Syringe Training,
Home Visit

Lauren Goodwin Slaughter

In the quiet voice I enforce all nights
              by this hour

my husband asks the nurse in
                                          and would she like

Night Window

Kim Henderson

When I was nine and enamored with Charlotte’s Web, I would sneak outside after bedtime in search of the spider that would save me. I didn’t know what I needed saving from, but I knew that in my story, I was the character who required rescue.…


Reginald Dwayne Betts, Bastards of the Reagan Era. Four Ways Books, 2015. 72 pages. $15.95 “No one will admit,” Reginald Dwayne Betts sings, “that this is the way America strangles itself.” How does America strangle itself? With “hard sunsets,” with “crack and…

The Law of Threes

Ethan Chatagnier

Whit’s mind is on the LSAT study books hidden in the book bag at his feet when they roll out at 10:00 p.m. with the radio bacon-pan crackling.…

The Ape

Vladislav Khodasevich

The heat was unbearable. The forests were burning.
Time passed languorously. At the neighboring dacha
A cock was crowing. I went outside the gate.…

Dear Rabbi Clearman

Sabrina Wise

March 2, 2015 Dear Rabbi Clearman, In the September Family of Faith Bulletin you wrote that you and your colleagues were “ready to embark upon the school year with God at the helm.” I really did see it: an expedition…

What Do You Do to the Enfermos?

Andrew Bomback

The Senate Intelligence Committee’s report on the CIA’s use of torture, titled the Committee Study of the Central Intelligence Agency’s Detention and Interrogation Program, contained 208 uses of the word “medical.” [The CIA’s Office of Medical Services, OMS] completed draft…

Micro-Review Author Notes

Joseph Campana is a poet, arts critic, and scholar of Renaissance literature. He is the author of The Pain of Reformation (Fordham UP, 2012) and two collections of poetry, The Book of Faces (Graywolf, 2005) and Natural Selections (2012), which received the Iowa Poetry…

January Micro-Reviews

With this issue, we launch a new feature in Kenyon Review Online, a series of micro-reviews of new collections of poetry. These short reviews serve as complements to the longer reviews already being published on KROnline, and they appear to…

north of the earth (an excerpt)

Dong Li

when the child was a child he ran with his arms swinging the rice field flooded he slept by a kerosene lamp the lamp not yet lit through the small window the night blued flickering light on a mountain overlooking…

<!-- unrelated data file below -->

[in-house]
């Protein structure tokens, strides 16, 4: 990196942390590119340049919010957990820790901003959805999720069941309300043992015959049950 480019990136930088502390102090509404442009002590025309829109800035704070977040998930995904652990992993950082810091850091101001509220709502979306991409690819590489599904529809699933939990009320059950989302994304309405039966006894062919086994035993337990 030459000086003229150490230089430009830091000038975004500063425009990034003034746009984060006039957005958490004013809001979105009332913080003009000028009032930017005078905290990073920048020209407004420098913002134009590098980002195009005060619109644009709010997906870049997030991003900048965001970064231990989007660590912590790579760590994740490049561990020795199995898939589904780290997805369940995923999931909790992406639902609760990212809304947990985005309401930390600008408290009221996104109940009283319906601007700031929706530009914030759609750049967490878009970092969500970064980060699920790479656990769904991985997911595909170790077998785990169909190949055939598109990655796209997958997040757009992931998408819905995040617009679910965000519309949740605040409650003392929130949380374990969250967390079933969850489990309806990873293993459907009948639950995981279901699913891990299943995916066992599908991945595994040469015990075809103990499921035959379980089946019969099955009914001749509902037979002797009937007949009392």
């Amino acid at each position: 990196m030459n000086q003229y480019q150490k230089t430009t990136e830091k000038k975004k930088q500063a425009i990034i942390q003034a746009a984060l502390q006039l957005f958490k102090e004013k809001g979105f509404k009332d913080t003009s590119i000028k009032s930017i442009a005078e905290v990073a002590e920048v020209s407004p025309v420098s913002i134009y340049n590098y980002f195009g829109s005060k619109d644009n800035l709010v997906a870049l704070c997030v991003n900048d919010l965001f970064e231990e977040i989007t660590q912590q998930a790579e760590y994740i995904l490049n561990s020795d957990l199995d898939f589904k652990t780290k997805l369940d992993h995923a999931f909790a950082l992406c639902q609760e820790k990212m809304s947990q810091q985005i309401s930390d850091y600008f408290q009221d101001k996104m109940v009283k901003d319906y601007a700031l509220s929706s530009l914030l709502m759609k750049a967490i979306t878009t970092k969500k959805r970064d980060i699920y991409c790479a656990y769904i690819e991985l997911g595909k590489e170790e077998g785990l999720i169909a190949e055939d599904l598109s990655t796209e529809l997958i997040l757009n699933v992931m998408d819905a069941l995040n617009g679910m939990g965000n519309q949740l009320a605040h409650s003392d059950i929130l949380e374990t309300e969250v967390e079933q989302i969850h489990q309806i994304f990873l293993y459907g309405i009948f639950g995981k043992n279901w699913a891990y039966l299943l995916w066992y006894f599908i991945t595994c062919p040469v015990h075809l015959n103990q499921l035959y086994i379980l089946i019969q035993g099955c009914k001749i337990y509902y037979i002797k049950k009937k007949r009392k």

Valya Dudycz Lupescu

Snow falls on the grave, and she leaves them standing in their circle, pickaxes on rounded shoulders, shovels at their feet. They hold their hats patched and faded, cheeks wet, mouths full of an ancient hymn, and boots stomping slowly…

Watching Science Fiction

Kate Middleton

Stood at a grave the whole story up till now unravelled— our son not our son our son instead something necessitating the word instead. A father’s grief retrieved him from a different world that grief a ferryman poling between worlds.…

In Absence

Catherine Gammon

Pelican She walked to the beach and her cell phone rang. Odd, she thought—her phone rarely rang, she discouraged anyone, everyone, from using it. The caller was on the East Coast, thousands of miles away. It was a wrong number—or…

Where I’m Writing From

Onnesha Roychoudhuri

Aw-nay-shuh: the jaw hinging open, letting loose the tongue that flicks across the top of the palate, before retreating behind the teeth to nestle into its postalveolar hush. Aw. Nay. Shuh. Or, rather, Onnesha, in its proper spelling. It wasn’t…

The Sick Nurse

Terry Eicher

A young woman watching beside a sickbed in a torment of anxiety. Twenty-one and ready to begin her life, she nursed her cousin, Harriet Gilley, who was dying. She was certain Harriet was dying because she had sat beside her…

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